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The NCAA announced the no fans attending March Madness games. World Health Organization just declared covid-19 a pandemic.
  #161  
Old 03-11-2020, 06:41 PM
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If you think the markets are down now, wait until cases spike in Washington, DC, New York City, Chicago, and LA - that's when the fun really begins. I don't think our healthcare system is prepared for what's about to happen, and I don't think our economic policymakers are either. We're in for a rough ride, folks.
First case in downtown Chicago confirmed today.
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Old 03-11-2020, 07:33 PM
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First case in downtown Chicago confirmed today.
Yep, just a matter of time.

But let's think about what happens when it starts disrupting the very people who work and make decisions in some of the more critical 'nerve centers' of our government and economy. We're getting closer to that moment, I'm afraid.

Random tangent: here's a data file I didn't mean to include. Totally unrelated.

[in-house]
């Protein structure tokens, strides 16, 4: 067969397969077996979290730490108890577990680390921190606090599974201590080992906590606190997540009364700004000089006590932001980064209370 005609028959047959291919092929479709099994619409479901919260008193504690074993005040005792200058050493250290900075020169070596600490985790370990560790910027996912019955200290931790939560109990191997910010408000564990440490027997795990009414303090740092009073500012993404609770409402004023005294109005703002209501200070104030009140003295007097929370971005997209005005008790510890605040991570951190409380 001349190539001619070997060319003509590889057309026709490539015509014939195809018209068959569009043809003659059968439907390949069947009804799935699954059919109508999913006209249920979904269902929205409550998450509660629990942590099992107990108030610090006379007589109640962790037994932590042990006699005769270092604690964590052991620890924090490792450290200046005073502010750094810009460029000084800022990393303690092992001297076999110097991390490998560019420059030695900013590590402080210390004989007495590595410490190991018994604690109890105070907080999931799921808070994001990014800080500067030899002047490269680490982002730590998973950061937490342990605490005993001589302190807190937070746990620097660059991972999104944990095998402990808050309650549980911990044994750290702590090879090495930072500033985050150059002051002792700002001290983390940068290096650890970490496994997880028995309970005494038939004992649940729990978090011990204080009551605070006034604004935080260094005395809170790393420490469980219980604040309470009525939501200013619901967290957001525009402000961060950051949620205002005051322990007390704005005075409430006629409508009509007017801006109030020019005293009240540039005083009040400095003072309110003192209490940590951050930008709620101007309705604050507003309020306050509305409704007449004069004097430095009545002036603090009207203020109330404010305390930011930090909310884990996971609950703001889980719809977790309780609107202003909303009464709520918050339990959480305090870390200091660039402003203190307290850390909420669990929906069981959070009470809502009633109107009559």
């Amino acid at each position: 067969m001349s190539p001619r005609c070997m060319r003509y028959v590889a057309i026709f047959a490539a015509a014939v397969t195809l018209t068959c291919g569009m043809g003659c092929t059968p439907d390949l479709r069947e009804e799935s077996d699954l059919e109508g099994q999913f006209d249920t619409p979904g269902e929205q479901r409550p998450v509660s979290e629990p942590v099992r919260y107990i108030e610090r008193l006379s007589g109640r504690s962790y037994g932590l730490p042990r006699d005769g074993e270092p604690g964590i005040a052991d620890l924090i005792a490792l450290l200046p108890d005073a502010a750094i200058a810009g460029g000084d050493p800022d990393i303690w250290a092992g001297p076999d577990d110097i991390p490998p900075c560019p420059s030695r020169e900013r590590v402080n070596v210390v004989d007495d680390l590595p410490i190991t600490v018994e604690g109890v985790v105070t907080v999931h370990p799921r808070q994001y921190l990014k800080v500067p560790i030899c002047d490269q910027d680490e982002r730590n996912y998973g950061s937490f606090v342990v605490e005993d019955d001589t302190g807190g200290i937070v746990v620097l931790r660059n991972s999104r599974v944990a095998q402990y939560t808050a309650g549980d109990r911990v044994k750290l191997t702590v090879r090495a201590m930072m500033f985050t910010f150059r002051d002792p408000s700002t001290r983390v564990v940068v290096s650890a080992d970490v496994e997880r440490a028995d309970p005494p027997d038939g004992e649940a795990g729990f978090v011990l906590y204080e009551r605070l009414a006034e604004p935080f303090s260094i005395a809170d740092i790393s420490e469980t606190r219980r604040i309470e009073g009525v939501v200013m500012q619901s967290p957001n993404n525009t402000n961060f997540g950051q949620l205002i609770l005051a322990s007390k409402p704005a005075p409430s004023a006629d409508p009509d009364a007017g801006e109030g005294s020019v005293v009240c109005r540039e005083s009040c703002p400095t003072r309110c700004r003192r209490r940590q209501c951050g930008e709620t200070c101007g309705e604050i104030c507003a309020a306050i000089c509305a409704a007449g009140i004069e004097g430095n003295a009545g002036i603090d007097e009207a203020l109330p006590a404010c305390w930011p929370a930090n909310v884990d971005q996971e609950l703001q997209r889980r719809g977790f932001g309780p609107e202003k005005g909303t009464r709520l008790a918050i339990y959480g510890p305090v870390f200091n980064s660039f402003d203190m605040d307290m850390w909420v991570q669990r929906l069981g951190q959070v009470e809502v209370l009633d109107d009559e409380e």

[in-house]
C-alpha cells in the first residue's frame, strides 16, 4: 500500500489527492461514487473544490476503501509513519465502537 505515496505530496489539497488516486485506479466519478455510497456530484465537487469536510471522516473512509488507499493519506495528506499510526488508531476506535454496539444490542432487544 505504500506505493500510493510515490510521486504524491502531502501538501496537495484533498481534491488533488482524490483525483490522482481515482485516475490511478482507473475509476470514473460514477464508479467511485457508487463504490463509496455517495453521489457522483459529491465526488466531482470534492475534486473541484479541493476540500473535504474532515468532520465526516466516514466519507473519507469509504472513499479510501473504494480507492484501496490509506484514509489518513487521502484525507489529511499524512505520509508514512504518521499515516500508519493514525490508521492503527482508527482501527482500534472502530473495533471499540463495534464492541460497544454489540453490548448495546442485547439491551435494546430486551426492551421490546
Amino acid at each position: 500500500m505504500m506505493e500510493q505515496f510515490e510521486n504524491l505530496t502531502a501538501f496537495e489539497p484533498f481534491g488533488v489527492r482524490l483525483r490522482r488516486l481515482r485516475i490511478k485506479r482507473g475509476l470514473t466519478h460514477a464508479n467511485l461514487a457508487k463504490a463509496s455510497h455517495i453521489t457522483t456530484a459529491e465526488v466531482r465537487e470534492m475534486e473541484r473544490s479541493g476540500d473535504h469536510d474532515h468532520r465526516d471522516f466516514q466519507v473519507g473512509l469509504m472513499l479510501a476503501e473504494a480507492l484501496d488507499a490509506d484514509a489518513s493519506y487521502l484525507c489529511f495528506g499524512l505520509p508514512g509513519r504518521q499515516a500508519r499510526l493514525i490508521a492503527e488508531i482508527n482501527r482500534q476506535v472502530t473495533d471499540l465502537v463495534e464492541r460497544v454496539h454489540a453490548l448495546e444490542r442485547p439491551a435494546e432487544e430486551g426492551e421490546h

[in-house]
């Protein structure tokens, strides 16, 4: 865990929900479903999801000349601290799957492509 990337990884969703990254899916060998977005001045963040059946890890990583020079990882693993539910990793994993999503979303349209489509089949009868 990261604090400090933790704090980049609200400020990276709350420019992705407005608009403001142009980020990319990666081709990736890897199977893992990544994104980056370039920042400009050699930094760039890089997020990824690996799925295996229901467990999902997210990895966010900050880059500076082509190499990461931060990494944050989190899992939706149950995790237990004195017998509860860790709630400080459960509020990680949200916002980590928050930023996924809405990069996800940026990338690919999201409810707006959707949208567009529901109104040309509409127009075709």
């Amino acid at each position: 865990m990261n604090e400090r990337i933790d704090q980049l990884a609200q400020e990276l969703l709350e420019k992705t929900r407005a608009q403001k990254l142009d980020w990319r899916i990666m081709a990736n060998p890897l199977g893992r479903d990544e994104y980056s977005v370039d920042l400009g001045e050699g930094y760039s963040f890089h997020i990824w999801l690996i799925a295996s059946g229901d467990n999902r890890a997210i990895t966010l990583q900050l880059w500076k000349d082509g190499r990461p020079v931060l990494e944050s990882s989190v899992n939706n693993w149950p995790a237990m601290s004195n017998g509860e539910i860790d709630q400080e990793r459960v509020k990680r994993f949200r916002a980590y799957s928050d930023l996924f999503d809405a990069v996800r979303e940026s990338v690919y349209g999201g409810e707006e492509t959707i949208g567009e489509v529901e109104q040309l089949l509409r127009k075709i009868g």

#163  
Old 03-11-2020, 07:34 PM
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The NCAA announced the no fans attending March Madness games. World Health Organization just declared covid-19 a pandemic.
Well that's the smart decision - color me impressed. Now if they could just do the same with NBA and NHL.
  #164  
Old 03-11-2020, 08:01 PM
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Yes, it's generally a bad sign, signalling that the company is in major financial trouble. I can find examples of this in 2008, but would have to go home and read some books. I'm thinking Bear Stearns and/or Lehman Brothers did the same thing... oh! Enron did this, but not in 2008... and there are some others.

The only time it was done successfully (in my memory) was Ford in 2008, who effectively mortgaged the entire company as to not be put under receivership ala GM. It worked, but Ford is still struggling... even before this crash, their stock traded below $10.
I'm guessing Boeing will get some 'socialism'.

Others? Not so much.
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Old 03-11-2020, 08:24 PM